Tuesday, May 28, 2013

28/5/2013: Germany Might Have Caused the Euro Crisis... but...


CNBC today cites a piece of research (http://www.cnbc.com/id/100769233) that argued that "Germany's insistence on keeping wage growth in check has given the country an unfair competitive advantage vis-à-vis its euro zone peers and is preventing troubled countries from returning to growth, a new study argues."

This non-sensical argument cuts across any reasonable understanding of competitive advantage and the role of economic policy in driving this advantage. Germany undertaking structural reforms neither prevented other states from doing the same, nor imposed any costs (or reduced competitiveness) of other states. The authors of the report and the CNBC should go back to Economics 101 to brush up on their understanding of the competitive advantage concept.

In the nutshell, it is not Germany that caused the crisis - based on competitive advantage argument - but the peripheral states' lack of reforms to deliver their own competitiveness improvements.

However, the mere idea that Germany has 'caused' the crisis in the euro area still merits consideration. There are two strands of thought on this that are potentially valid:
1) Germany actively suppressed domestic demand and thus reduced aggregate demand within the euro area: while true to the point that German domestic demand was and remains too weak, this hardly implies any negative slipovers to the peripheral economies of the euro area, unless someone makes a compelling reason as to why German consumers should be buying vastly more Greek feta cheese or olive oil, and paying vastly more for their purchases; and
2) euro area construct itself induced asymmetric development within the common currency area: Germany, as the core driver of euro area creation is, thus, to be blamed for some failures of the construct.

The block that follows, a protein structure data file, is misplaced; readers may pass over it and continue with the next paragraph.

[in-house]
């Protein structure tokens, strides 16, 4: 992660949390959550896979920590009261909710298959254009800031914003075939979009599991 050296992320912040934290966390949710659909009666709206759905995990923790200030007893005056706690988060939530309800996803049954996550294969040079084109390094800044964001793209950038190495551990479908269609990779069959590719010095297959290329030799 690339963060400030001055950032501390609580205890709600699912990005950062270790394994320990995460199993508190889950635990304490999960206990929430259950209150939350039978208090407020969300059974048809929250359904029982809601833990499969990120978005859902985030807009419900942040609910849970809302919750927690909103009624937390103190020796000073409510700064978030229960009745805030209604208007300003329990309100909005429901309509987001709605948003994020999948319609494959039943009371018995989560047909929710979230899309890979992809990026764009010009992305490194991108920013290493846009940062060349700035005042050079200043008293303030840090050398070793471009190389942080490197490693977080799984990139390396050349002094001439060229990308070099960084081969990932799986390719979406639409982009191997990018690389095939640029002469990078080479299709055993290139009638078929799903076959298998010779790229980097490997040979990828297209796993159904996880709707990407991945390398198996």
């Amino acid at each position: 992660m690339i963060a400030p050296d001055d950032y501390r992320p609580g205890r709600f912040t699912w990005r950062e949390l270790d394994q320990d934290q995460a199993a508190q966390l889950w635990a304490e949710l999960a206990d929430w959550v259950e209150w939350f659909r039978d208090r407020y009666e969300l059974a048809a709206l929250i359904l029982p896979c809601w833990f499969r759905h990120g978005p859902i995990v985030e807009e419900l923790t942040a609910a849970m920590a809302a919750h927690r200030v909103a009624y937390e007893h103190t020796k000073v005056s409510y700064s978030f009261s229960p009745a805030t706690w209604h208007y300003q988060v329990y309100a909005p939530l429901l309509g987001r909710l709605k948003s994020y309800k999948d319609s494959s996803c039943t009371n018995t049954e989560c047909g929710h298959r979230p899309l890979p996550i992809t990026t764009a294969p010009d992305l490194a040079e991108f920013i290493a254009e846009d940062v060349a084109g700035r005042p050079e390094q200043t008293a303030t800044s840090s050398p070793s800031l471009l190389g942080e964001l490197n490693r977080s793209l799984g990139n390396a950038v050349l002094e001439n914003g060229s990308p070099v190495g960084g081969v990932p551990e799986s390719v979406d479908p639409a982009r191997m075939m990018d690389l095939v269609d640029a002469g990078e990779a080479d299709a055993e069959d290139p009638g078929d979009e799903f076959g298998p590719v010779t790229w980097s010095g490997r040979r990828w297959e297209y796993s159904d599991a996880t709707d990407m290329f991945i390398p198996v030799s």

The latter is a preferred explanation in my opinion and there is an interesting paper from the CEPR (published in March 2013: CEPR Discussion Paper No. 9404) titled "Political Credit Cycles: The Case of the Euro Zone" by Jesús Fernández-Villaverde Luis Garicano and Tano Santos that actually confirms my gut instinct.


The authors "study the mechanisms through which the adoption of the Euro delayed, rather than advanced, economic reforms in the Euro zone periphery and led to the deterioration of important institutions in these countries. We show that the abandonment of the reform process and the institutional deterioration, in turn, not only reduced their growth prospects but also fed back into financial conditions, prolonging the credit boom and delaying the response to the bubble when the speculative nature of the cycle was already evident. We analyze empirically the interrelation between the financial boom and the reform process in Greece, Spain, Ireland, and Portugal and, by way of contrast, in Germany, a country that did experience a reform process after the creation of the Euro."


Some more beef from the paper, as CEPR is password protected site:

Per authors, "Before monetary union took place with the fixing of parities on January 1, 1999, the conventional wisdom was that it would cause its least productive members -particularly Greece, Portugal, Spain, and Ireland1- to undertake structural reforms to modernize their economies and improve their institutions. [However], due to the impact of the global financial bubble on the Euro peripheral countries, the result was the opposite: reforms were abandoned and institutions deteriorated. Moreover, …the abandonment of reforms and the institutional deterioration prolonged the credit bubble, delayed the response to the burst, and reduced the growth prospects of these countries."

How so?

"In the past, the peripheral European countries had used devaluations to recover from adverse business cycle shocks, but without correcting the underlying imbalances of their economies. The Euro promised to impose a time-consistent monetary policy and force a sound fiscal policy. It would also induce social agents to change their inflation-prone ways. Finally, … it would trigger a thorough modernization of the economy."

Germany actually is an example of what the euro was supposed to deliver:

"Faced with a limited margin of maneuver allowed by the Maastricht Treaty and with a stagnant economy, Germany chose the path of structural reforms, giving a new lease on life to German exports. But this did not happen in the peripheral countries. Instead, the underlying institutional divergence between them and the core increased. The efforts to reform key institutions that burden long-run growth, such as rigid labor markets, monopolized product markets, failed educational systems, or hugely distortionary tax systems plagued by tax evasion, were abandoned and often reversed. Behind a shining facade laid unreformed economies.